Gold & the Fed. Too loose, too tight, or just right?
Jeff BaileyIn some recent commentary, you have written that some economists and stock market analysts feel the Federal Open Market Committee is doing a good job with interest rate policy as long as gold stays between $300 and $400 per ounce. Where does this come from, and how might it tie in with some of the bullish vertical counts you've been coming up with for gold futures, which you said were "hinting at $418."
The first that I heard of this type of rule was a couple of weeks ago when Steve Forbes was a guest on CNBC's "Squawk Box" when he mentioned that all an investor had to do was monitor gold prices and as long as gold was trading between $300/oz. and $400/oz. then gold was telling the investor that the Fed was doing a good job with interest rate policy. I'm not sure if Steve Forbes picked this up on his own, or if it has some type of historical significance.
For those of you who know me, or have followed some of my writings over the past couple of years, you probably know that I always suggest back testing anything.
Me being the curious one, and not accustomed to taking things for granted, just because somebody said something, I found Mr. Frobes' comments quite interesting.
The most interesting part of his brief comments were very basic. His assumptions were that gold is a hedge against inflation. With that in mid, if gold were to trade above $400 per ounce, then that would be a signal from the MARKET that the Fed was too easy or accommodative to the markets and had its Fed policy on interest rates to low. If gold were to trade below $300 per ounce, that that would be a signal from the MARKET that the Fed was to tight with its interest rate policy, trying to limit inflationary pressures, which could harm an economies growth.
This is too simplistic was my (Jeff Bailey) thinking. Nothing is that simple. Here, I'll disprove Mr. Forbes' comments right now!
Gold Prices - Monthly Intevals (1990-current)
All I did was place horizontal lines at $300 and $400 to define Mr. Forbes' range. I added a midpoint line at $350 to provide a level of equilibrium.
Hmmmmm, I thought. All be darned if in the last 10-year years, gold has really tended to trade within a $300 to $400 price range. And to think I didn't vote for Mr. Forbes when he last ran for President!
There have been some criticism toward Fed Chairman Alan Greenspan the past year or so. Some critics of Mr. Greenspan say he, and perhaps the FOMC were responsible for sending the U.S. economy into the recent recession, which recent economic data suggests the economy is finally recovering from.
I went back as far as the Federal Reserve's web site had posting for www.federalreserve.gov/fomc/default.htm#2003 dating back to 1996, and tried to match gold prices against what the Fed was doing with its interest rate policy. Was the Fed simply looking at gold prices to then influence its policy, or was the Fed looking at a lot of different economic data, trying to weigh the balance between economic growth and inflation?
I think it fascinating what the Fed was seeing, or thought it was seeing on both the economic and inflation front at various meetings since 1996. I tried to show some various inflection points in what gold was doing, which supposedly is a good indicator of inflation.
I started making these observations from the January 30-31, 1996 FOMC minutes. www.federalreserve.gov/fomc/minutes/19960130.htm Ugh! That was some tough reading, but if any of us think the Fed's job is easy, you should read what they were doing with currency swaps and actually setting rules and limits on how many Austrian schillings or Netherlands guilders the Fed could buy/sell in order to maintain a fed funds rate of 5.5%.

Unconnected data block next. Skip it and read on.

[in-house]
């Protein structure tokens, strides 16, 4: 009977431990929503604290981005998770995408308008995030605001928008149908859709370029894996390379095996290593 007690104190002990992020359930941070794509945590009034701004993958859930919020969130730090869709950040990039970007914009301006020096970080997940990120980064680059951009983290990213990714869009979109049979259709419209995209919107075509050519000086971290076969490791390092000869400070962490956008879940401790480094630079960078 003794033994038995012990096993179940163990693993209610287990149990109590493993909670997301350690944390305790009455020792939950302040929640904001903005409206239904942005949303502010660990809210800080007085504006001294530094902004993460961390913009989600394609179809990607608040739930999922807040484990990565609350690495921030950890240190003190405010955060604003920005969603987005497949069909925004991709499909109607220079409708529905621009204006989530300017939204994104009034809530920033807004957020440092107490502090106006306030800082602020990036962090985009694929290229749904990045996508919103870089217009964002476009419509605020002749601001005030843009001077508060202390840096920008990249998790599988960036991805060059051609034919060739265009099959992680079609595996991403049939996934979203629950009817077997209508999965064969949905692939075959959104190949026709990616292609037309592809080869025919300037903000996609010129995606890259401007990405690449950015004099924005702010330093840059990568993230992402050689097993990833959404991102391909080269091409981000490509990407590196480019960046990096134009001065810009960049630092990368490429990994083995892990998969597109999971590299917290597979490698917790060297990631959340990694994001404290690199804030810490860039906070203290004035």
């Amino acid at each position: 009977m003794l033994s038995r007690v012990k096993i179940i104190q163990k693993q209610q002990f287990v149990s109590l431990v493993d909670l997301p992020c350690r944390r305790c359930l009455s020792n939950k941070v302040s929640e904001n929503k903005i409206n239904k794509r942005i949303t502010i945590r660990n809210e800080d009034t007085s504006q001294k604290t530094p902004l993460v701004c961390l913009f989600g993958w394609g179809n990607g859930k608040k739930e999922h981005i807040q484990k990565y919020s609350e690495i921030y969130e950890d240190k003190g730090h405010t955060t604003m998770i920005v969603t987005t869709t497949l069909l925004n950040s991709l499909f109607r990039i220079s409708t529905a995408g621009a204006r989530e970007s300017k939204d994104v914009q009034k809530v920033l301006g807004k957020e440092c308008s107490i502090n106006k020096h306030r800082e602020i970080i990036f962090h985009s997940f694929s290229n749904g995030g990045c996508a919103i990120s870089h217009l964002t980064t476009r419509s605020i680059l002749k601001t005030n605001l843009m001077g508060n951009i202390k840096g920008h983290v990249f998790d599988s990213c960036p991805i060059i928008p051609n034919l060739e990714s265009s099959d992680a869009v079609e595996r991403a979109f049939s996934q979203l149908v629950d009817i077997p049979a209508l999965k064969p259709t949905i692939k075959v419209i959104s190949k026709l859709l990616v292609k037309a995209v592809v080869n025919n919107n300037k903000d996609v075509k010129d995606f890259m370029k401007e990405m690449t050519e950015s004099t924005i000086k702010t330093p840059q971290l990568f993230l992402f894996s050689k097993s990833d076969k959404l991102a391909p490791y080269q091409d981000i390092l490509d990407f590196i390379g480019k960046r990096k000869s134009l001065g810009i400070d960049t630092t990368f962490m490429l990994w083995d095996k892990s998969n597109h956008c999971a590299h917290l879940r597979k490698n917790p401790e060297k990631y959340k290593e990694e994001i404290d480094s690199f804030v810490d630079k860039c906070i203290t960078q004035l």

As you and I read some of the brief notes and any Fed action taken, we might try and apply the $300-$400 rule that Mr. Forbes mentioned, and test the Fed. At the same time, we could perhaps imagine that the S&P 500 Index (SPX.X) is a reflection of the economy during these periods. The thought here is that while gold prices might me a good indicator of how good/poor the Fed is doing at its job, what impact the Fed's decisions are having on the stock market, which is supposed to be a reflection of the economy.
I'm going to do this (look at the SPX) in a minute, but lets study the February 2000 comments, where I make note it was at that point, when the Fed got rather aggressive with their tightening of interest rates and raised the fed funds rate by 100 basis points (1%) in the span of 4 months, that some Fed watchers say Mr. Greenspan and the FOMC maid some mistakes.
When looking at the above chart of gold, if we were following the "too tight below $300 level" was it wise for the Fed to be tightening rates? The one thing I remember most about that time was wage inflation being a concern as labor markets were tight. Young students just coming out of college with an electrical engineering degree were getting $60k-$75k offers, with little or no professional job experience! A friend of mine had been with his current employer for 5-years, and new hires out of college with the same degree as he had were making $15K per year more than him. Fellow co-workers of his were leaving to work for competitors in order to get comparable new hire salaries. As it turn out, my friend may have outsmarted some of his old co- workers as he is still employed with high seniority.
But I digress.
Then do you see what the Fed started doing roughly 8-months later? Cut, cut, cut, cut. Suddenly the economy was showing sharp declines in multiple economic categories and the Fed was aggressively easing.
One might think that by February 2002, when gold moved back above $300 that the Fed was back on track and doing a good job.